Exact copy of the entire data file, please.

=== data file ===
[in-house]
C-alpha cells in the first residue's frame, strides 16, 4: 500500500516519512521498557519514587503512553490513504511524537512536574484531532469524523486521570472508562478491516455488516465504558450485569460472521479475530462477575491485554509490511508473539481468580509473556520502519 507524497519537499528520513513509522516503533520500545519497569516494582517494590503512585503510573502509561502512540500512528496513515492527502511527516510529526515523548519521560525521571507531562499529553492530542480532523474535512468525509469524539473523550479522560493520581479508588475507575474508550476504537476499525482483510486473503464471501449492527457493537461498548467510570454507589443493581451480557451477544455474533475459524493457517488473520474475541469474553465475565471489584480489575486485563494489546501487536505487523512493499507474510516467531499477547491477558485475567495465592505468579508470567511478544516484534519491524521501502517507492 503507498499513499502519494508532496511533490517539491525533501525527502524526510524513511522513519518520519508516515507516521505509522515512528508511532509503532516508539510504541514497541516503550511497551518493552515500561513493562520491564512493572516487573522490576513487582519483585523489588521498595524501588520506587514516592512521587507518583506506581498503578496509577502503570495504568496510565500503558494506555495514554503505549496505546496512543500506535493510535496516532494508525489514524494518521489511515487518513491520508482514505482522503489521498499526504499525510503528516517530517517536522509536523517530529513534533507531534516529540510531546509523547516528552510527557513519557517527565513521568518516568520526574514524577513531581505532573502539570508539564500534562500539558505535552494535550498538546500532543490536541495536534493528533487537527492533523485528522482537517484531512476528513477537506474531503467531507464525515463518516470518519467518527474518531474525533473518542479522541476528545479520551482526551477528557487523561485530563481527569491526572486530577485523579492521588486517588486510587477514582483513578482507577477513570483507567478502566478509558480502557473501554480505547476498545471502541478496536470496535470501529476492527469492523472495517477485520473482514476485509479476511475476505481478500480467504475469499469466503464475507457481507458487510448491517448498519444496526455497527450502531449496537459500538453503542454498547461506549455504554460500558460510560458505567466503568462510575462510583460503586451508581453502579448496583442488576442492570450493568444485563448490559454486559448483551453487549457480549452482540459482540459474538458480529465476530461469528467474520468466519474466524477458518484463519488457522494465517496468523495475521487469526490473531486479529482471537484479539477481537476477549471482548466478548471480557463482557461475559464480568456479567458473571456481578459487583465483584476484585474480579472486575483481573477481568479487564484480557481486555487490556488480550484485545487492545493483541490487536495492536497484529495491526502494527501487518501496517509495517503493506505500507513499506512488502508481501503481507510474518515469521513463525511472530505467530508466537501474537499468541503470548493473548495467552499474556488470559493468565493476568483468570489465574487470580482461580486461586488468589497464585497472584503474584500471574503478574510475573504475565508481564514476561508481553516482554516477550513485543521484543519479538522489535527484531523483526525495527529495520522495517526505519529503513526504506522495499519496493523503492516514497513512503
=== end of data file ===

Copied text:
[in-house]
C-alpha cells in the first residue's frame, strides 16, 4: 500500500516519512521498557519514587503512553490513504511524537512536574484531532469524523486521570472508562478491516455488516465504558450485569460472521479475530462477575491485554509490511508473539481468580509473556520502519 507524497519537499528520513513509522516503533520500545519497569516494582517494590503512585503510573502509561502512540500512528496513515492527502511527516510529526515523548519521560525521571507531562499529553492530542480532523474535512468525509469524539473523550479522560493520581479508588475507575474508550476504537476499525482483510486473503464471501449492527457493537461498548467510570454507589443493581451480557451477544455474533475459524493457517488473520474475541469474553465475565471489584480489575486485563494489546501487536505487523512493499507474510516467531499477547491477558485475567495465592505468579508470567511478544516484534519491524521501502517507492 503507498499513499502519494508532496511533490517539491525533501525527502524526510524513511522513519518520519508516515507516521505509522515512528508511532509503532516508539510504541514497541516503550511497551518493552515500561513493562520491564512493572516487573522490576513487582519483585523489588521498595524501588520506587514516592512521587507518583506506581498503578496509577502503570495504568496510565500503558494506555495514554503505549496505546496512543500506535493510535496516532494508525489514524494518521489511515487518513491520508482514505482522503489521498499526504499525510503528516517530517517536522509536523517530529513534533507531534516529540510531546509523547516528552510527557513519557517527565513521568518516568520526574514524577513531581505532573502539570508539564500534562500539558505535552494535550498538546500532543490536541495536534493528533487537527492533523485528522482537517484531512476528513477537506474531503467531507464525515463518516470518519467518527474518531474525533473518542479522541476528545479520551482526551477528557487523561485530563481527569491526572486530577485523579492521588486517588486510587477514582483513578482507577477513570483507567478502566478509558480502557473501554480505547476498545471502541478496536470496535470501529476492527469492523472495517477485520473482514476485509479476511475476505481478500480467504475469499469466503464475507457481507458487510448491517448498519444496526455497527450502531449496537459500538453503542454498547461506549455504554460500558460510560458505567466503568462510575462510583460503586451508581453502579448496583442488576442492570450493568444485563448490559454486559448483551453487549457480549452482540459482540459474538458480529465476530461469528467474520468466519474466524477458518484463519488457522494465517496468523495475521487469526490473531486479529482471537484479539477481537476477549471482548466478548471480557463482557461475559464480568456479567458473571456481578459487583465483584476484585474480579472486575483481573477481568479487564484480557481486555487490556488480550484485545487492545493483541490487536495492536497484529495491526502494527501487518501496517509495517503493506505500507513499506512488502508481501503481507510474518515469521513463525511472530505467530508466537501474537499468541503470548493473548495467552499474556488470559493468565493476568483468570489465574487470580482461580486461586488468589497464585497472584503474584500471574503478574510475573504475565508481564514476561508481553516482554516477550513485543521484543519479538522489535527484531523483526525495527529495520522495517526505519529503513526504506522495499519496493523503492516514497513512503